Pictures of people clad in white protective gear, looking like SciFy and sparying streets, offices, factories and people have emerged in the media.

What are they spraying and is there any evidence it will help stop or slow the spread of the disease?

Making such large quantities of disinfectant must be costly, still the practice seems wide-spread especially in Asia. So there must be some assumed benefit, but is there any real evidence it helps?


I don't know but they're likely spraying bleach to kill virus on surfaces. Studies show the virus can persist for days on stainless steel etc, but we don't have good data how much of any of this can cause further infection.

It does help to impress on the public the need to keep washing which is the most effective way to be safe apart from complete isolation.


  • I had considered that too: to remind people it's serious (where i live people still go shopping for fun and leisure) and their government is on it. However, in China i'm sure they already know that it's serious and the government is on it.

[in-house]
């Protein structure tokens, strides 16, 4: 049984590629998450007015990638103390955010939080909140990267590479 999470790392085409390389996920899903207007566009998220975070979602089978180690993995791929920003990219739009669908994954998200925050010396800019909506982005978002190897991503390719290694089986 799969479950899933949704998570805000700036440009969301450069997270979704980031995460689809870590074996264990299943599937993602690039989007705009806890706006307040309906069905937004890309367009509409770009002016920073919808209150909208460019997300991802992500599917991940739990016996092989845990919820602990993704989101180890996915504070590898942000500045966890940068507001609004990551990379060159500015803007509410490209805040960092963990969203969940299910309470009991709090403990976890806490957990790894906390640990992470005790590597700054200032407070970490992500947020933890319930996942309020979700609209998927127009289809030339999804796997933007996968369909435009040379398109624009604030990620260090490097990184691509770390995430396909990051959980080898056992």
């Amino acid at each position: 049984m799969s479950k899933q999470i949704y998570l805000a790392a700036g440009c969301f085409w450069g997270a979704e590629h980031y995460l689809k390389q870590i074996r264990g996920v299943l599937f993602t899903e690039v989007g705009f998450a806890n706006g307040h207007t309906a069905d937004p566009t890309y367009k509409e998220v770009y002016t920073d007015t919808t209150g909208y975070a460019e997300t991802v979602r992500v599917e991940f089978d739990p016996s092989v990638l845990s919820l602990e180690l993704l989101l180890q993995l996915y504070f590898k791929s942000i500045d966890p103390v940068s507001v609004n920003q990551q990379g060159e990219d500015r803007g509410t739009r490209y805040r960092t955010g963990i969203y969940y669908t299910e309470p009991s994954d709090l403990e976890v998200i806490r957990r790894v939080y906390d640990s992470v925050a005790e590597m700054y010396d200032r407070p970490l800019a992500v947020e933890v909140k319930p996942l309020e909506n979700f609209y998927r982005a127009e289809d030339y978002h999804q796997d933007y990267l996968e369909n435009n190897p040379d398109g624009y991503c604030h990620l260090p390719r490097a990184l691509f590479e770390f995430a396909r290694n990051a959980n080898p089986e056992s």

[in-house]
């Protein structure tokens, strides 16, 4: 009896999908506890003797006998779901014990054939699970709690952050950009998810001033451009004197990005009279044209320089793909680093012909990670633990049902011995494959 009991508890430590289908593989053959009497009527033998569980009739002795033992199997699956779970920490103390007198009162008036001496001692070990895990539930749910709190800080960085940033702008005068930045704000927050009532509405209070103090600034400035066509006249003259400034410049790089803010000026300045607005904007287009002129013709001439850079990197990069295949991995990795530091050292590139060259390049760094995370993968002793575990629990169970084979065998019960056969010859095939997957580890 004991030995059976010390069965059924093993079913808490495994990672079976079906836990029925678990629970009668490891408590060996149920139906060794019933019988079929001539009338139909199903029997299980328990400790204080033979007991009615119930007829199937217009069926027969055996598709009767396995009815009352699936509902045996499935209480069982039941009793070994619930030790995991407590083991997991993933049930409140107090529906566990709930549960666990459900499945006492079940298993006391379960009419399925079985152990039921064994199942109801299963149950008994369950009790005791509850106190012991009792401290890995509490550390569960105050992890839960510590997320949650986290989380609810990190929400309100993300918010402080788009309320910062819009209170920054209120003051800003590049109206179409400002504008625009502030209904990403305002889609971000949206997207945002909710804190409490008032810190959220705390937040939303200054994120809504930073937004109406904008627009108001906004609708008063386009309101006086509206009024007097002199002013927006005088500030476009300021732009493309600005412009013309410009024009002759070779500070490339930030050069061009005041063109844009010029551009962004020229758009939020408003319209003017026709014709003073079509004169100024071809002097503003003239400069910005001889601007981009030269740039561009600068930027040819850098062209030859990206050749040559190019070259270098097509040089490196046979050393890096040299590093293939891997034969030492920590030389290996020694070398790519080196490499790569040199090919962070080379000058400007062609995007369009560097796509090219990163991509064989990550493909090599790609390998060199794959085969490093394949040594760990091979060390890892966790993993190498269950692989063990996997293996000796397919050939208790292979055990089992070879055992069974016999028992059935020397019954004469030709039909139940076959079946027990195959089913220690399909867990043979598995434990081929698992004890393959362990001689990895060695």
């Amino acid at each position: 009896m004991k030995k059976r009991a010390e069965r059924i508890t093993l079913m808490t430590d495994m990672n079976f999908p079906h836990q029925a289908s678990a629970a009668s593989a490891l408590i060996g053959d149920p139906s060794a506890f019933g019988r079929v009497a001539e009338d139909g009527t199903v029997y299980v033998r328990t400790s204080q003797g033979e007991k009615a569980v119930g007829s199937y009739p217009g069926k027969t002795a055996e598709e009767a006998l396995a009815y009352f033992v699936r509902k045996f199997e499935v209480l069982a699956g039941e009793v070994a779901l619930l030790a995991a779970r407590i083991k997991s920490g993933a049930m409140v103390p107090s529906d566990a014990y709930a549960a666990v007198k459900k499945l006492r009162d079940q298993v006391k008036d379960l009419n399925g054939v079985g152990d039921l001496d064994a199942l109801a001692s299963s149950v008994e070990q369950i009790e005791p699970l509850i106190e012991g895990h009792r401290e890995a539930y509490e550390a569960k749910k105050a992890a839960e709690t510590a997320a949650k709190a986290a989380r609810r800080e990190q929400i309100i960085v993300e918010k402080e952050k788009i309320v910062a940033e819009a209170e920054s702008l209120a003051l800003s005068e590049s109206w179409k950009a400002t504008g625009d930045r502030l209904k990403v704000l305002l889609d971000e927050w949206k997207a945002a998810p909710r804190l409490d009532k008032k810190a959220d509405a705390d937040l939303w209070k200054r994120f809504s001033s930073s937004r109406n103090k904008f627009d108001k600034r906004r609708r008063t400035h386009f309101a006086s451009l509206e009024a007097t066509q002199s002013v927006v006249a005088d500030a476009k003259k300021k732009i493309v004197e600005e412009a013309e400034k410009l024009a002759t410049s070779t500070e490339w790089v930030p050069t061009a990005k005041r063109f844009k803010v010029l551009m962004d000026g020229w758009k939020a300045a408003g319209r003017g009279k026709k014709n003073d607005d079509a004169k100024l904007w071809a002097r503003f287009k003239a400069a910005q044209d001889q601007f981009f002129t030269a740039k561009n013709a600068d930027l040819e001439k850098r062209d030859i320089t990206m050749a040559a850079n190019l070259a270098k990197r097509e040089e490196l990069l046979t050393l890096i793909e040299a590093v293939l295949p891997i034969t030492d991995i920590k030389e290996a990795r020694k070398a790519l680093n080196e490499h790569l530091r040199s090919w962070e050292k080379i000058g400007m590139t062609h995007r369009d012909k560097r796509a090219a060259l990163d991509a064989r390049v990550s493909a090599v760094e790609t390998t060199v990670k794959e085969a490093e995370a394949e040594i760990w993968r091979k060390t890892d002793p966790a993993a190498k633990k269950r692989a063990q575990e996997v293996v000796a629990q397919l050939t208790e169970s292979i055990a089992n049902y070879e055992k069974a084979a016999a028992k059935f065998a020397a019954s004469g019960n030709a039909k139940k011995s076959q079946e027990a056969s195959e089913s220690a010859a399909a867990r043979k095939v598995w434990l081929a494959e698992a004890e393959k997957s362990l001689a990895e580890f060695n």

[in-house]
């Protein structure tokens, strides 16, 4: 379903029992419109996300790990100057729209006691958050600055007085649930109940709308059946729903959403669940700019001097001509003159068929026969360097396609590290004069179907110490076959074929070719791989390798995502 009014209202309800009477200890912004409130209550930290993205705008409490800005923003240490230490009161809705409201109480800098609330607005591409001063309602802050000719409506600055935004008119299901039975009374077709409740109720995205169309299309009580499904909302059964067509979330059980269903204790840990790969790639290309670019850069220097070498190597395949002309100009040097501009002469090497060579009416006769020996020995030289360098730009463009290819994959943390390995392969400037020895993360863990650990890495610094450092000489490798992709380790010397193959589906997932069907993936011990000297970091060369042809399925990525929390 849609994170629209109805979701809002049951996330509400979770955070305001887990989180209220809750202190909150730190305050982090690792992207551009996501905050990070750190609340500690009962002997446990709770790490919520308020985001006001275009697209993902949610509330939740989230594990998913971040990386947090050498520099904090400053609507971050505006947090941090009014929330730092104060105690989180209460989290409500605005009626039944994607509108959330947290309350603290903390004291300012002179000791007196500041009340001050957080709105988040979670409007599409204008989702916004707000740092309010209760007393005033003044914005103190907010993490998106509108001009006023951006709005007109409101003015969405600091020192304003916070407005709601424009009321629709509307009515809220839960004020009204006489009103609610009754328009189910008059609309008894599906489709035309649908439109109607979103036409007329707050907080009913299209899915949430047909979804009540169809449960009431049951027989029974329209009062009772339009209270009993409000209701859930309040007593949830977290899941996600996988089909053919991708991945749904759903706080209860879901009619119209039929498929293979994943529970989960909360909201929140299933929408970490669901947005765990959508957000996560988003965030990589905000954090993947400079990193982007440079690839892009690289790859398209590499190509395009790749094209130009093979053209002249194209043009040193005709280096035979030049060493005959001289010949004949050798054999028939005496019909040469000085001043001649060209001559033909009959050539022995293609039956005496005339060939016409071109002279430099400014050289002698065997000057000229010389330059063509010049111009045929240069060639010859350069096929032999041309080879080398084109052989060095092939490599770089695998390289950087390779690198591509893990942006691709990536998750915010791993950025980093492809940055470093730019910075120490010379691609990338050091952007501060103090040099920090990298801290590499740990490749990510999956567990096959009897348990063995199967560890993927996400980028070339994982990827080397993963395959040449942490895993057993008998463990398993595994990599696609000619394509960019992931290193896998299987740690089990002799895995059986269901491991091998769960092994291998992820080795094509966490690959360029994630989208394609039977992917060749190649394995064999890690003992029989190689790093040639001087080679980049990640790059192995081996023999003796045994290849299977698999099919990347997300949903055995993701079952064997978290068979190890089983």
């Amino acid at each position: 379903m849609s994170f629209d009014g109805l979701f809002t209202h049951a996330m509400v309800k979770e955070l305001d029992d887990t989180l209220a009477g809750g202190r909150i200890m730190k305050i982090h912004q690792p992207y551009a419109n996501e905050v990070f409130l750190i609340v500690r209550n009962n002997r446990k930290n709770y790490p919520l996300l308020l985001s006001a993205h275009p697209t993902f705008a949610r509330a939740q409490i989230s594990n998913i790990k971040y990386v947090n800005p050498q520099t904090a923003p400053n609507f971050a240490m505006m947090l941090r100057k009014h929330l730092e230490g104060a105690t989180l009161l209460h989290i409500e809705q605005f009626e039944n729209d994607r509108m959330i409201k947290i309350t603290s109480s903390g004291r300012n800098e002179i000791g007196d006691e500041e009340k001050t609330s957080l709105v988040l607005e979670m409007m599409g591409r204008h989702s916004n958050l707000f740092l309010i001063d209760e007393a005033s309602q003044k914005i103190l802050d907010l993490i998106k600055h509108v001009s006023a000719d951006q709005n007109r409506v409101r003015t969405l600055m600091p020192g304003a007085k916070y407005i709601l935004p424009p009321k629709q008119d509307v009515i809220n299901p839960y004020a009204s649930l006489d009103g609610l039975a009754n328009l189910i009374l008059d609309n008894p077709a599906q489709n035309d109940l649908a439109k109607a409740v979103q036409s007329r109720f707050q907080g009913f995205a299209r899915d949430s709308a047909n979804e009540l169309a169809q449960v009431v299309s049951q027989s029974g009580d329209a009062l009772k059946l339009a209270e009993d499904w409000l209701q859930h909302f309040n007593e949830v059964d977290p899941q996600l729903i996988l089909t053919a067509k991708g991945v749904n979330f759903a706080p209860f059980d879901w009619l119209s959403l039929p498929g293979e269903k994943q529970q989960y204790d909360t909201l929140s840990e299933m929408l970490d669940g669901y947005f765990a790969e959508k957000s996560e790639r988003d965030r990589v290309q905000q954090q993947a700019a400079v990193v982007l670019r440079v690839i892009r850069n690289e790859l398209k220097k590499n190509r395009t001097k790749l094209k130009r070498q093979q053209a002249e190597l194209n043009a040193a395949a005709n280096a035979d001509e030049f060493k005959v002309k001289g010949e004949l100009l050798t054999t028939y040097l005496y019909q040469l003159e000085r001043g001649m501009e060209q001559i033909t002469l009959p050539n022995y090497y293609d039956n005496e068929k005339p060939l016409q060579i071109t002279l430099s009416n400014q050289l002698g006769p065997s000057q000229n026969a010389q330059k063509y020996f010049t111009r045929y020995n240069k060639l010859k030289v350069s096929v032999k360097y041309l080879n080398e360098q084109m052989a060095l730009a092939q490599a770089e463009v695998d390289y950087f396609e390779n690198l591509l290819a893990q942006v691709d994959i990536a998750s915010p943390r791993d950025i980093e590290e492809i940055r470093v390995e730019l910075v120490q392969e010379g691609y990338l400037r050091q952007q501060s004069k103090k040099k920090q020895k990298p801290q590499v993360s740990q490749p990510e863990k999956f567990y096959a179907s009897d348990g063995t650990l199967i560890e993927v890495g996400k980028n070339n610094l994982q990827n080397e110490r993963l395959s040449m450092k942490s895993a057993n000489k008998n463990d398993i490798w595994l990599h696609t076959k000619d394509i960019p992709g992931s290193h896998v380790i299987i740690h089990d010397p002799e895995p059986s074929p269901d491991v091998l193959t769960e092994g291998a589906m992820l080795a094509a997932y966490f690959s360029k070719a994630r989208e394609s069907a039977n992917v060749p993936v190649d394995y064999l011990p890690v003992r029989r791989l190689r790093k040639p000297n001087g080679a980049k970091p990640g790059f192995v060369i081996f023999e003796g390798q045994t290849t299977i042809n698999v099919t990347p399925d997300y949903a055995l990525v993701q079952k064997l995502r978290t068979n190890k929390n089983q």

– Koinc
    Mar 22 '20 at 8:45
  • Here's a source of data on the stability of the virus on surfaces: medrxiv.org/content/10.1101/2020.03.09.20033217v2 ; note that the authors did study "viability", i.e. if the so-deposited virus can cause infection.
    – P Marecki
    Mar 23 '20 at 2:03

Your Answer

By clicking “Post Your Answer”, you agree to our terms of service, privacy policy and cookie policy

Not the answer you're looking for? Browse other questions tagged or ask your own question.